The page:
A 15-Year Review of Clinical Practice Patterns and Evidence-Based Medicine in Carpometacarpal Joint Arthroplasty

Nikhil D. Shah, Selcen Yuksel, Daniel C. Sasson, Aaron M. Kearney, Michael W. Neumeister, Arun K. Gosain*

*Corresponding author for this work

Research output: Contribution to journalReview articlepeer-review


Background: The purpose of this study was to help understand national practice patterns in carpometacarpal (CMC) arthroplasty and how they have evolved with evidence-based recommendations over the past 15 years. Methods: The American Board of Plastic Surgery (ABPS) started collecting practice data on primary CMC joint arthroplasty in 2006 as a portion of its continuous certification (CC) process. Data on primary CMC arthroplasty from May 2006 through December 2013 were reviewed and compared to those from January 2014 to March 2020. National practice trends observed in these data were evaluated. Comprehensive evidence-based medicine reviews published in 2008, 2011, 2013, and 2017 were reviewed alongside the CC data. Results: In all, 570 primary CMC joint arthroplasty cases were included from May 2006 to March 2020. The average age at the time of repair was 62 years and the patient population was predominantly female (79%). Most cases were done under general anesthesia (69%), and there was an increase in the use of regional anesthesia with nerve block when our 2 cohorts were compared (27% vs 37%; P =.020). A trapezium excision with flexor carpi radialis tendon ligament reconstruction was the most popular technique (72%) and an increase in the use of simple trapeziectomy was observed (6% vs 14%; P =.001). One-third of patients did not receive any form of deep vein thrombosis prophylaxis. Conclusions: The ABPS CC data provide a databank that allows for direct observation of national practice trends and sheds light on potential avenues for improvement in patient care.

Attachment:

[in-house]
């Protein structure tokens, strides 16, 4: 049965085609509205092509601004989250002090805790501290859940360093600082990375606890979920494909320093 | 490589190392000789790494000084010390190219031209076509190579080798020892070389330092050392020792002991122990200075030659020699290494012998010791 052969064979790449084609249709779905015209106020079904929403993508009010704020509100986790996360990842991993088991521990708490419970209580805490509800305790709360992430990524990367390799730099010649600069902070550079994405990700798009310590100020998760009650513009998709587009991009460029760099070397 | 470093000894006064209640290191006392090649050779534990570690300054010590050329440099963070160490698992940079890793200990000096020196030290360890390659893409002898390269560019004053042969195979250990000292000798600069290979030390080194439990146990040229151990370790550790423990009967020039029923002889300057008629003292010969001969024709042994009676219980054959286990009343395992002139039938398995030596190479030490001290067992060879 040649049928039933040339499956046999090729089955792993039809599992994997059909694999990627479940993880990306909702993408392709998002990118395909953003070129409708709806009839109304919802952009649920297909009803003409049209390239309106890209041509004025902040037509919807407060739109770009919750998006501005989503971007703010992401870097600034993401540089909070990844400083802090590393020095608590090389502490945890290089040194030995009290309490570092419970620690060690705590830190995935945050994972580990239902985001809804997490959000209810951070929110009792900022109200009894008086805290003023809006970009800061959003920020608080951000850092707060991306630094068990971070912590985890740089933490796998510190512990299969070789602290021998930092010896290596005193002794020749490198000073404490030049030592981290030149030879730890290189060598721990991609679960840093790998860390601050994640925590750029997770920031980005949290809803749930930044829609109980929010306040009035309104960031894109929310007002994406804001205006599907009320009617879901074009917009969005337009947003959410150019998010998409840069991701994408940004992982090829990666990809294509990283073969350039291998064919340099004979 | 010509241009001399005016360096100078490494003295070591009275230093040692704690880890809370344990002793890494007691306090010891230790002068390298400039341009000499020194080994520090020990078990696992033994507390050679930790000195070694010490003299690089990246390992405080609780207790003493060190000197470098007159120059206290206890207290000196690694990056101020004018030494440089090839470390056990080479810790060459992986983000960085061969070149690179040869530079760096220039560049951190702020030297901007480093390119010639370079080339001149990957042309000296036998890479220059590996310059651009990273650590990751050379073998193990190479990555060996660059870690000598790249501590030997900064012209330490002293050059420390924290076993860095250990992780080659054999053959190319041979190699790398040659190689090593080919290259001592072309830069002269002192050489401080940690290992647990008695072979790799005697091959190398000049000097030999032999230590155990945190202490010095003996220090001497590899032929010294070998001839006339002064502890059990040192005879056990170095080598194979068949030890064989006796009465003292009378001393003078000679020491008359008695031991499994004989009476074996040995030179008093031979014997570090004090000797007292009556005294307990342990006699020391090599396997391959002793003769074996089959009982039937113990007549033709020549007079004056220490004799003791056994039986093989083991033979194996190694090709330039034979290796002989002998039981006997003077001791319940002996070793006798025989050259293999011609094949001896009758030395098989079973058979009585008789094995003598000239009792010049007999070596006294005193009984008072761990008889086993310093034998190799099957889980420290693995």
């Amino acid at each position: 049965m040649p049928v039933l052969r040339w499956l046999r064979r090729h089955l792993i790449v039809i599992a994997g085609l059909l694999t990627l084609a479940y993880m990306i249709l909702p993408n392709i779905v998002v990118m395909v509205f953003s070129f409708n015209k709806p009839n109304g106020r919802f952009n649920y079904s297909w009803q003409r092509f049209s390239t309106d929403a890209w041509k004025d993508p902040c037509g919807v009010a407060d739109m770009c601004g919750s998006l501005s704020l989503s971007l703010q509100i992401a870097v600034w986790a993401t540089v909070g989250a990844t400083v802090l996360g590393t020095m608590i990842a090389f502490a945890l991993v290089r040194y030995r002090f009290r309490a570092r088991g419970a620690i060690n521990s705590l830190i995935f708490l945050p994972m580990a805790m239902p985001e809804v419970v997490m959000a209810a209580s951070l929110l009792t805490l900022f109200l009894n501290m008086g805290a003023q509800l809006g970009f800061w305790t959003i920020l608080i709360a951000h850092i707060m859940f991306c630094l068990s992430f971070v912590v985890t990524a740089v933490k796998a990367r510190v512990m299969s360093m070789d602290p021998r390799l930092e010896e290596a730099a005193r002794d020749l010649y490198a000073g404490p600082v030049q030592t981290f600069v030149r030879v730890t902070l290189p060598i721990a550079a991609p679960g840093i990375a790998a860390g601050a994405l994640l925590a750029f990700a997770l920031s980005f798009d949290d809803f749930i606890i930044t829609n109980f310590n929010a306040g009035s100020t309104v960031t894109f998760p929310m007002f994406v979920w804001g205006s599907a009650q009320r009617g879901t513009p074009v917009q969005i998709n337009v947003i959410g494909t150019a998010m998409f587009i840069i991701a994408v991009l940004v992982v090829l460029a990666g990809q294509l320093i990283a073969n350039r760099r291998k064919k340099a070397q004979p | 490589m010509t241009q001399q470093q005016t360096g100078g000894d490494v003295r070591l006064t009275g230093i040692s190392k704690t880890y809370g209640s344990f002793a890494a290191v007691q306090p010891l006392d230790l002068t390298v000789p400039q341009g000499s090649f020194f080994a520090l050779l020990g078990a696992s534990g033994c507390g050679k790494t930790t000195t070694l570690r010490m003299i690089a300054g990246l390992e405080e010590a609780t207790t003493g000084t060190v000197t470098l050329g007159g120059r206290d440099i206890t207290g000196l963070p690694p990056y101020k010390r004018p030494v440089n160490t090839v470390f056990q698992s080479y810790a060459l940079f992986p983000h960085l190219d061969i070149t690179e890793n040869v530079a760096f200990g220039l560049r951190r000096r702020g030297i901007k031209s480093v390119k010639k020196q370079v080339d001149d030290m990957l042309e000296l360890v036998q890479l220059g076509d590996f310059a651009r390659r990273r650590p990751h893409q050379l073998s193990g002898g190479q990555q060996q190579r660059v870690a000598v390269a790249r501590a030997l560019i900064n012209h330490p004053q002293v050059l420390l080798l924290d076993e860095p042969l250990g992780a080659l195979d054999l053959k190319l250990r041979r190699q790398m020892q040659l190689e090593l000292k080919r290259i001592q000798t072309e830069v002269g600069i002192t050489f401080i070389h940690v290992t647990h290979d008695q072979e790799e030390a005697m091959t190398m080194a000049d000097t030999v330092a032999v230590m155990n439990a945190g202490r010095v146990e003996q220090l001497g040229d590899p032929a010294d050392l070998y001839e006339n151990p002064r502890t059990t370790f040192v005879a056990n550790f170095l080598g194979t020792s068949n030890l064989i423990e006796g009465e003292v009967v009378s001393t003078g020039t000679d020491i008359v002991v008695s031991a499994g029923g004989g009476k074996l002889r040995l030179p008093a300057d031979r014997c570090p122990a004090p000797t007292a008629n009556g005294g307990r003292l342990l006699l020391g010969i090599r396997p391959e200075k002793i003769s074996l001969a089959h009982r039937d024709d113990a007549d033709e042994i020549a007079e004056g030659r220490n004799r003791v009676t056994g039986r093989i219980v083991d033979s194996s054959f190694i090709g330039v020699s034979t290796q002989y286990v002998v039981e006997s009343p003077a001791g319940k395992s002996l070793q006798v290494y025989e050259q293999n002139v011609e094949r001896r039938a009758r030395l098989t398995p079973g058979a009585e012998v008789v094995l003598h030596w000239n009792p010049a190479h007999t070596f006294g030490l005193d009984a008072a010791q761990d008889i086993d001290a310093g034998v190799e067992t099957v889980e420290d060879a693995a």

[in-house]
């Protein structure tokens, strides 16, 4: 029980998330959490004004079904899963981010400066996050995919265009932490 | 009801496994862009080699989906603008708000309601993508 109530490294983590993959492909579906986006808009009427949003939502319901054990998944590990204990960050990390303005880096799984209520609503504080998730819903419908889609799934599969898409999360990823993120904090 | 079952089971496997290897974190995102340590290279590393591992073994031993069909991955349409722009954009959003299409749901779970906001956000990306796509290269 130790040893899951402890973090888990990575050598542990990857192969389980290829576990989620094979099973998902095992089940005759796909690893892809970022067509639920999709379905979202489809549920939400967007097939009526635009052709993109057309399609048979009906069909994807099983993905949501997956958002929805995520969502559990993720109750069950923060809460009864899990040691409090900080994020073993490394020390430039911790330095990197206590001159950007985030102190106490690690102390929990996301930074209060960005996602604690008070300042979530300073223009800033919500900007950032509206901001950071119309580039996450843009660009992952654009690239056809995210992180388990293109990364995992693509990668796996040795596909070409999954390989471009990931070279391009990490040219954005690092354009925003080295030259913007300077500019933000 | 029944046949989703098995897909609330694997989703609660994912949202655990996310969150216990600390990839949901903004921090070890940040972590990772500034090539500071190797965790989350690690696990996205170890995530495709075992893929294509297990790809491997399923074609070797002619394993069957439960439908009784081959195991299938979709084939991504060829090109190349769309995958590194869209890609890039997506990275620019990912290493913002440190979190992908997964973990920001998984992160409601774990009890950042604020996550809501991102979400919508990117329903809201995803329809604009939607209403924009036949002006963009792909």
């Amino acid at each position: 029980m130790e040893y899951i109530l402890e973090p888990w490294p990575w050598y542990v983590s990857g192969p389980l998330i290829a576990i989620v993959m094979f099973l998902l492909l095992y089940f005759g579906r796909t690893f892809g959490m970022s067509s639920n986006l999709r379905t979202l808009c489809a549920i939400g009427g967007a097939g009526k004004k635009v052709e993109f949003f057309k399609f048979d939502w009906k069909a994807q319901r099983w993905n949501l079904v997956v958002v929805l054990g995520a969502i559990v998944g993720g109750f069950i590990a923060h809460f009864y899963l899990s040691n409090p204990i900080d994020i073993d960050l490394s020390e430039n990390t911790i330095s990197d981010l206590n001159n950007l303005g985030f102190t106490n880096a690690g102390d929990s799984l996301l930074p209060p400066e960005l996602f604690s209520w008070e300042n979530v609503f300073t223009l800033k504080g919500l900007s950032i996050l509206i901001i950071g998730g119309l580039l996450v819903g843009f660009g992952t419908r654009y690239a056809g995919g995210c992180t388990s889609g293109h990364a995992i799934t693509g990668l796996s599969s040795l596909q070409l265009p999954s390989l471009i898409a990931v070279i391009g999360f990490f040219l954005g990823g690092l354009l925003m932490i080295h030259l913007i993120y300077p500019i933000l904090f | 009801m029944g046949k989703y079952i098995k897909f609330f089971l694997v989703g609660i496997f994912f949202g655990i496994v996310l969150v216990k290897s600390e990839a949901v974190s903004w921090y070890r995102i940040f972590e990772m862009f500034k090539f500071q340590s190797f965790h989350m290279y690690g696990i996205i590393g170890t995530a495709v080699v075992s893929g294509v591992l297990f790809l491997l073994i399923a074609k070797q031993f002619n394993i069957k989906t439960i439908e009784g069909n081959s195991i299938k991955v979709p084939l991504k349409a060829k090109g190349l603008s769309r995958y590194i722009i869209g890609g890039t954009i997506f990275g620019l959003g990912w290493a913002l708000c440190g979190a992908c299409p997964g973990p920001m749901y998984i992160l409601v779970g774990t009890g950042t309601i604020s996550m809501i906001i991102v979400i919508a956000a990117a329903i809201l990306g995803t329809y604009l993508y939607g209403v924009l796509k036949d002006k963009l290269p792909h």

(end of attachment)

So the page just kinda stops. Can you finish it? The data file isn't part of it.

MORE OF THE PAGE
Original languageEnglish (US)
StateAccepted/In press - 2021
Externally publishedYes


  • arthroplasty
  • carpometacarpal
  • evidence-based medicine

ASJC Scopus subject areas

  • Surgery
  • Orthopedics and Sports Medicine


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